Elliott Management has agreed to sell Italy’s AC Milan football club to US investment group RedBird Capital in a €1.2bn deal that ends the firm’s four-year foray into the business of sport, said people close to the club.
The deal for AC Milan, which capped its turnround under Elliott’s ownership by securing this season’s title in Italy’s top professional league Serie A, will be announced on Wednesday, the people added.
The purchase by RedBird, led by former Goldman Sachs banker Gerry Cardinale, comes less than a year after it bought a roughly 10 per cent stake in Fenway Sports Group, the holding company that owns Liverpool Football Club and professional baseball’s Boston Red Sox.
For Cardinale, the deal will be his most high-profile acquisition in sports and will give his company ownership of a club that has been crowned the champions of Europe seven times.
Under the terms of the deal, Elliott will retain a minority stake in AC Milan and is likely to keep a board seat, the people close to the club said. The sale comes after a months-long process during which Elliott sounded out several buyers, including Bahrain’s Investcorp.
The transaction highlights the march of powerful private equity investors into sports and football in particular, coming just days after a US consortium funded mainly by California-based Clearlake Capital agreed to pay £2.5bn plus a promise to invest £1.75bn to buy England’s Chelsea Football Club.
It also marks another example of American investors piling into Italian football clubs, with Atalanta BC, ACF Fiorentina, Genoa CFC, AS Roma, Spezia Calcio, Parma Calcio and Venezia FC all having US owners or investors.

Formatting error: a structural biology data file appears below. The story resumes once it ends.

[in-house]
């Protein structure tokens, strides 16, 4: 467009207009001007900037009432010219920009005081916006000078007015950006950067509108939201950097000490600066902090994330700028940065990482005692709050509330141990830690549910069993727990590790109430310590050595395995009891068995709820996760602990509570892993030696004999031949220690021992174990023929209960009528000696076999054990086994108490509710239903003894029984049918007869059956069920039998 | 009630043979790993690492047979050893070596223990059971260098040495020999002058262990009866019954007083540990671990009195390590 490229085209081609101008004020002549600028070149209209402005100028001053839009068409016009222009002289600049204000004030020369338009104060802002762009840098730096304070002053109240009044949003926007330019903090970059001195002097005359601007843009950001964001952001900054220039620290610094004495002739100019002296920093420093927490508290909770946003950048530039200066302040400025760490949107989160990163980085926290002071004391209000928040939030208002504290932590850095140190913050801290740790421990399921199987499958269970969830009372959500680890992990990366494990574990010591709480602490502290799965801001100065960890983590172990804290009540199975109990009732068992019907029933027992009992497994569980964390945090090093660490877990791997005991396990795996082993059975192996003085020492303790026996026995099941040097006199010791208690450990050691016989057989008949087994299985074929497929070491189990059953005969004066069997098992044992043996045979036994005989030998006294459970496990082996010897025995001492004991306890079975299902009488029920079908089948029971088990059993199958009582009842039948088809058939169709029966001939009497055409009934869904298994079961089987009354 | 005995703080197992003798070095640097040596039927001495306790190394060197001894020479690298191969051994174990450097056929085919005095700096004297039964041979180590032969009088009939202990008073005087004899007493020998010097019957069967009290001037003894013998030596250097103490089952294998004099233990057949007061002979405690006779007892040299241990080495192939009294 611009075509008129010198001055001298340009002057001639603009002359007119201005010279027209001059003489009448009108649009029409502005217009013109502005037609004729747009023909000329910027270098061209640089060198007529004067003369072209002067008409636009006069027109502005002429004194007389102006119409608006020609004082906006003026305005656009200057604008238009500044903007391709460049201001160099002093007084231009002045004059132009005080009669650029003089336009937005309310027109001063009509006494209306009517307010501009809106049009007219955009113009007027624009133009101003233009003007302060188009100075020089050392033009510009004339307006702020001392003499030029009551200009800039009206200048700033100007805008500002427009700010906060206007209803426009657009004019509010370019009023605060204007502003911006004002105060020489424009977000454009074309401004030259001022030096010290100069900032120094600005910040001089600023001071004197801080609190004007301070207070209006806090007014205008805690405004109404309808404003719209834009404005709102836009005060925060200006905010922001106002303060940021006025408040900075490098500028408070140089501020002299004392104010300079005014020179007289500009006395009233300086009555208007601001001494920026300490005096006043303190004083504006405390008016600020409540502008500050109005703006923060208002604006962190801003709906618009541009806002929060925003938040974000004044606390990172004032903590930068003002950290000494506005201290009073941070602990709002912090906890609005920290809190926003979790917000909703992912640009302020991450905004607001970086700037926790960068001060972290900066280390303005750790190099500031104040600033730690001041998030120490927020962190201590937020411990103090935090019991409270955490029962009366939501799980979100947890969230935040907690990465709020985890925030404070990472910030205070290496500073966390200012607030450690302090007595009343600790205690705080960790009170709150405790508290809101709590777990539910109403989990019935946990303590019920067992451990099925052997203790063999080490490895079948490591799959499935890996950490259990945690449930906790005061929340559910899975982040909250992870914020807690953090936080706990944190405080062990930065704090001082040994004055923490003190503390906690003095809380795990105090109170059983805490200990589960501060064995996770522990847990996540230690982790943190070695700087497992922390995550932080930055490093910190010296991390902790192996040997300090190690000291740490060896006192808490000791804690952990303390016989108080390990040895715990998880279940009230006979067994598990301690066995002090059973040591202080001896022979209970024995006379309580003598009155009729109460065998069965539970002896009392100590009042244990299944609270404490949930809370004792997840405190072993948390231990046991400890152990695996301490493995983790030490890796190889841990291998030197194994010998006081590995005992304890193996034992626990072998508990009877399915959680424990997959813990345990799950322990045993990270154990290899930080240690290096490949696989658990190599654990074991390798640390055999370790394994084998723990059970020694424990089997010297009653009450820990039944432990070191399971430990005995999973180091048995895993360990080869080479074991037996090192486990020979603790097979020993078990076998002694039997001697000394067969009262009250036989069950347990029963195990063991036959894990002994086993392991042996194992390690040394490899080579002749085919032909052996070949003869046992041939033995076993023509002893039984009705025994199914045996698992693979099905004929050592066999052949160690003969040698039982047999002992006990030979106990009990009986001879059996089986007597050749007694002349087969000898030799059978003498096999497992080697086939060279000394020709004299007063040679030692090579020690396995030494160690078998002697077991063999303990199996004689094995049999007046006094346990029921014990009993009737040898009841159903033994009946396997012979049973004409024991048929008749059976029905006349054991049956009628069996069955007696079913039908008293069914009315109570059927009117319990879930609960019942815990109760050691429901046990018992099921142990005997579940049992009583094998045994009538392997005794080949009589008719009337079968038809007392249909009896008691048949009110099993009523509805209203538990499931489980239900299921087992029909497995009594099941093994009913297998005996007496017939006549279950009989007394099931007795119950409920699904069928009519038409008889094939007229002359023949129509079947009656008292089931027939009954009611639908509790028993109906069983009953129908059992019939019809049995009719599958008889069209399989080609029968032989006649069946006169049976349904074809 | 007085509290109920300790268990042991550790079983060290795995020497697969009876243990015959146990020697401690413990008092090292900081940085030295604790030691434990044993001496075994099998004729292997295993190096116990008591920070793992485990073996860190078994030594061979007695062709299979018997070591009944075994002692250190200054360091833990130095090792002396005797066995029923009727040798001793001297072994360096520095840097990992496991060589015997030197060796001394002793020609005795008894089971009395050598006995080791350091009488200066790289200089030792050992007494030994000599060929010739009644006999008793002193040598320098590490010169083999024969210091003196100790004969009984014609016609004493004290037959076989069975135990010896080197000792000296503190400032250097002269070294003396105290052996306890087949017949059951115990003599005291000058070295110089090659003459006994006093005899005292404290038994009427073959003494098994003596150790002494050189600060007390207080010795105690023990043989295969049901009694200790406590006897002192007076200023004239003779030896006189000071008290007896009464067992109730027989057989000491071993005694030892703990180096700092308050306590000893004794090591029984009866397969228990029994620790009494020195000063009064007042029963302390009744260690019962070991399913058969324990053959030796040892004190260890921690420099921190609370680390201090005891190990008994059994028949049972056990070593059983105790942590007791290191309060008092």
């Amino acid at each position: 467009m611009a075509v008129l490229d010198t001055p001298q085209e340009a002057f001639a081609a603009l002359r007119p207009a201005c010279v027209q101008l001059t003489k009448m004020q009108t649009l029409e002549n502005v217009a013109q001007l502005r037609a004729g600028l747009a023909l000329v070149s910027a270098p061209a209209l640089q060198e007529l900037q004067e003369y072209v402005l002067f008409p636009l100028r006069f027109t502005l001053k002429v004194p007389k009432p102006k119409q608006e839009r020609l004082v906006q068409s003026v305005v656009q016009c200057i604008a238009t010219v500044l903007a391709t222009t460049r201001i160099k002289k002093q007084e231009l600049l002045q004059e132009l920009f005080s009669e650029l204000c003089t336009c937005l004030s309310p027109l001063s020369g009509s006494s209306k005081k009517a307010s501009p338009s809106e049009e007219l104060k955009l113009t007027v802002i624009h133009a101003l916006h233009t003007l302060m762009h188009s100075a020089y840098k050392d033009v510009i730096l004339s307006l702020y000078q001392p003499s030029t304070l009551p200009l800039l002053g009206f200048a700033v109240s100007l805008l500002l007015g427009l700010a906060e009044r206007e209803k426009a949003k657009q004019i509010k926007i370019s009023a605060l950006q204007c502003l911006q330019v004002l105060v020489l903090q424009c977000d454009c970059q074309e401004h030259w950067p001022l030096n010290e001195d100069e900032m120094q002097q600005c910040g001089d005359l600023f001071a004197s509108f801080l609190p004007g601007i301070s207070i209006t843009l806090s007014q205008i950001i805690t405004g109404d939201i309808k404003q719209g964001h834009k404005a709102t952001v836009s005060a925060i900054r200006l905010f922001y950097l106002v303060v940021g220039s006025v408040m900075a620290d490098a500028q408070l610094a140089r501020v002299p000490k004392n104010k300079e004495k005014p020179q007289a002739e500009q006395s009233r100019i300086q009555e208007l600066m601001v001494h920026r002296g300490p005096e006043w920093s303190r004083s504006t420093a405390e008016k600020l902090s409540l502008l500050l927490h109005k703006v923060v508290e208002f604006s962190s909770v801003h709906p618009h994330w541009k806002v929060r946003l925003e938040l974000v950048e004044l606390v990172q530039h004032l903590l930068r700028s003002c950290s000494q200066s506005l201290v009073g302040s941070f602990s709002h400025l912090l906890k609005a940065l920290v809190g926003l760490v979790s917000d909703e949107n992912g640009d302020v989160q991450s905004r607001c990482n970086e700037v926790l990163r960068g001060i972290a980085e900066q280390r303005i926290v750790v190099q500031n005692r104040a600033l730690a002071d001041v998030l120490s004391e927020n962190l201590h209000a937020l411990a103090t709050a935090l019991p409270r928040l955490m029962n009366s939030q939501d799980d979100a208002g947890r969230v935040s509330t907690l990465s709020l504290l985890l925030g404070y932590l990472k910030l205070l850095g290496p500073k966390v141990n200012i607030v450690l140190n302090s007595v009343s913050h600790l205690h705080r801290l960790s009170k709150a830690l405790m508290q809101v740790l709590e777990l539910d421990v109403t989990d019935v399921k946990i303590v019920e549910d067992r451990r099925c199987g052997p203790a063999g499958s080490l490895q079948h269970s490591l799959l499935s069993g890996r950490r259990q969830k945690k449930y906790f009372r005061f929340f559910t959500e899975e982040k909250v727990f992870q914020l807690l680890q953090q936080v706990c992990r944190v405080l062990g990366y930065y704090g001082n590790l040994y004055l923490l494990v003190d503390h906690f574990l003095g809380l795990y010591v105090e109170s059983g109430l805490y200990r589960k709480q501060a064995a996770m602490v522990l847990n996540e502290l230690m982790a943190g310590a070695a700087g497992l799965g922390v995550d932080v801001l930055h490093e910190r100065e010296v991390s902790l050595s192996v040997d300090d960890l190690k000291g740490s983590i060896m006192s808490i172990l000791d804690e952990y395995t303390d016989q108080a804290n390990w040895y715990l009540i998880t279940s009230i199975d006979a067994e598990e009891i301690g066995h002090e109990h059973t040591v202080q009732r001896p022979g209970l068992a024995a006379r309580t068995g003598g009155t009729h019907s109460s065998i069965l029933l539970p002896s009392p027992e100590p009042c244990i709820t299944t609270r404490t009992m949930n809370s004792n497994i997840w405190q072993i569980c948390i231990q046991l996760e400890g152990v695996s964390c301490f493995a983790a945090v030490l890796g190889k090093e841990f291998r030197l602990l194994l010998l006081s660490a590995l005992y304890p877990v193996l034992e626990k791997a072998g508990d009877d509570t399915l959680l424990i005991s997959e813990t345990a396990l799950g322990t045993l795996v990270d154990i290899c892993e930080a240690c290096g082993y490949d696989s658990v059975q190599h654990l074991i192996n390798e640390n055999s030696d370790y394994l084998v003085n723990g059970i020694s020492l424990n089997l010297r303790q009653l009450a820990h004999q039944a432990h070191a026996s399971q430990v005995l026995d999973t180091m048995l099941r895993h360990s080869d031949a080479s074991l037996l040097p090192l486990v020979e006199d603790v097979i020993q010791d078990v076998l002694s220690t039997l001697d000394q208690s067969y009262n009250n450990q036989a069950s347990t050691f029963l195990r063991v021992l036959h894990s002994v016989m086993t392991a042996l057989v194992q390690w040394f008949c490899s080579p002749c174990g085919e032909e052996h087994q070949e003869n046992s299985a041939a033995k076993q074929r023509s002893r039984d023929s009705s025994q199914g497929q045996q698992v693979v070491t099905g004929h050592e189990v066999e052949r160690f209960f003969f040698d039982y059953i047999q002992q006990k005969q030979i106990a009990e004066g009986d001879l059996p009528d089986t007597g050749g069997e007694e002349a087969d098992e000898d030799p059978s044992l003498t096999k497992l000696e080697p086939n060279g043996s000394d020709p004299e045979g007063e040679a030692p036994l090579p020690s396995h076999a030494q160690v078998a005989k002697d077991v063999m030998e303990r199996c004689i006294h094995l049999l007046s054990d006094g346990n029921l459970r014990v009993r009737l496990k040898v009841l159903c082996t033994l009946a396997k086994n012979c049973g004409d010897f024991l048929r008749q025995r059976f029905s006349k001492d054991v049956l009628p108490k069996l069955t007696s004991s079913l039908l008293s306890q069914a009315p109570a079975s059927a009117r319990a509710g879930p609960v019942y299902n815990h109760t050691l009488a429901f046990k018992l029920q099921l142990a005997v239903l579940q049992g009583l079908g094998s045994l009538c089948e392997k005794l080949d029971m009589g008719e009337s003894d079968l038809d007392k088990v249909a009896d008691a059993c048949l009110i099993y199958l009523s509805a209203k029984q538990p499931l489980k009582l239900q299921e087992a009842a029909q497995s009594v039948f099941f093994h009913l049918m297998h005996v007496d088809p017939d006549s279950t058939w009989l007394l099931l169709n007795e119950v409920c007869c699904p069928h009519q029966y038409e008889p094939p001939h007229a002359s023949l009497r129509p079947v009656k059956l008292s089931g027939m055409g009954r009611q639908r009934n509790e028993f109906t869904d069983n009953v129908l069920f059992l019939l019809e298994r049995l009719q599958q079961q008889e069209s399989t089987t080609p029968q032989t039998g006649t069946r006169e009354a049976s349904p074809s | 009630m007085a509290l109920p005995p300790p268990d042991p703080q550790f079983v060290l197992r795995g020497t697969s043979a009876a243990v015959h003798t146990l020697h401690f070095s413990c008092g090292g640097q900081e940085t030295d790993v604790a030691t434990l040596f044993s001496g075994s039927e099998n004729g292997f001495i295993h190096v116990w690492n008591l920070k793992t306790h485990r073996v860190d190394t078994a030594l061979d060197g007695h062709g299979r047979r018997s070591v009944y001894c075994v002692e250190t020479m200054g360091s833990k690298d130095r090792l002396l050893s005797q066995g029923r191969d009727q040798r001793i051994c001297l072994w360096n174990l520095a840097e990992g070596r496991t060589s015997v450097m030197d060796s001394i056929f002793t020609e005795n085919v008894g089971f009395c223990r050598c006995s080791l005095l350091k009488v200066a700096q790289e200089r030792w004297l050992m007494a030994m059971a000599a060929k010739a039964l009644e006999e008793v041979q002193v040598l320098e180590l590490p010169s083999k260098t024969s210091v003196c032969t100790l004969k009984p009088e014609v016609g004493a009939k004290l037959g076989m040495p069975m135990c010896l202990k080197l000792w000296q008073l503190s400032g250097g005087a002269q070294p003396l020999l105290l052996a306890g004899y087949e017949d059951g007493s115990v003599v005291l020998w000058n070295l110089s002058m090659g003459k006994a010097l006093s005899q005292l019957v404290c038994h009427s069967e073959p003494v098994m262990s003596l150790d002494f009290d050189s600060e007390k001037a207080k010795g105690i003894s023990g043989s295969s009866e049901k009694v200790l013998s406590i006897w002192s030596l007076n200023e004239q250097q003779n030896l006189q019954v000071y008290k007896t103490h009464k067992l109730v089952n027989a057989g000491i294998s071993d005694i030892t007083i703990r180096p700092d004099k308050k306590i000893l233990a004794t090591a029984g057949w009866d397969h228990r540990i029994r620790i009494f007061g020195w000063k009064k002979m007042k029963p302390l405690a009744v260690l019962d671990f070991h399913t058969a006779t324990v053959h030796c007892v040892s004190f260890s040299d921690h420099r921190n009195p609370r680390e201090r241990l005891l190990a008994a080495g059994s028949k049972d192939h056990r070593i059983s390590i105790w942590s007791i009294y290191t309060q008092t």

Li had acquired AC Milan in 2017 from Italy’s former prime minister and media tycoon Silvio Berlusconi, who had owned the club for decades, with more than €300mn of high-interest loans from Elliott.
After taking control of Milan, Elliott — which manages $52bn in assets and is best known for its fierce activist campaigns targeting publicly traded corporations — set about rebuilding the club, in part by keeping costs at sustainable levels. It did so by recruiting younger footballers who typically joined the squad on lower transfer fees and wages and have grown to command higher valuations.
Elliott spent much of its ownership trying to win government approval for a new stadium to replace San Siro, where it and its rival Inter Milan share a home. Its investment was managed by Gordon Singer, the son of the firm’s founder Paul Singer, and portfolio manager Giorgio Furlani.
RedBird plans to retain most of the management team set up by Elliott, including AC Milan captain turned technical director Paolo Maldini, as it looks to build on the hedge fund group’s recent success.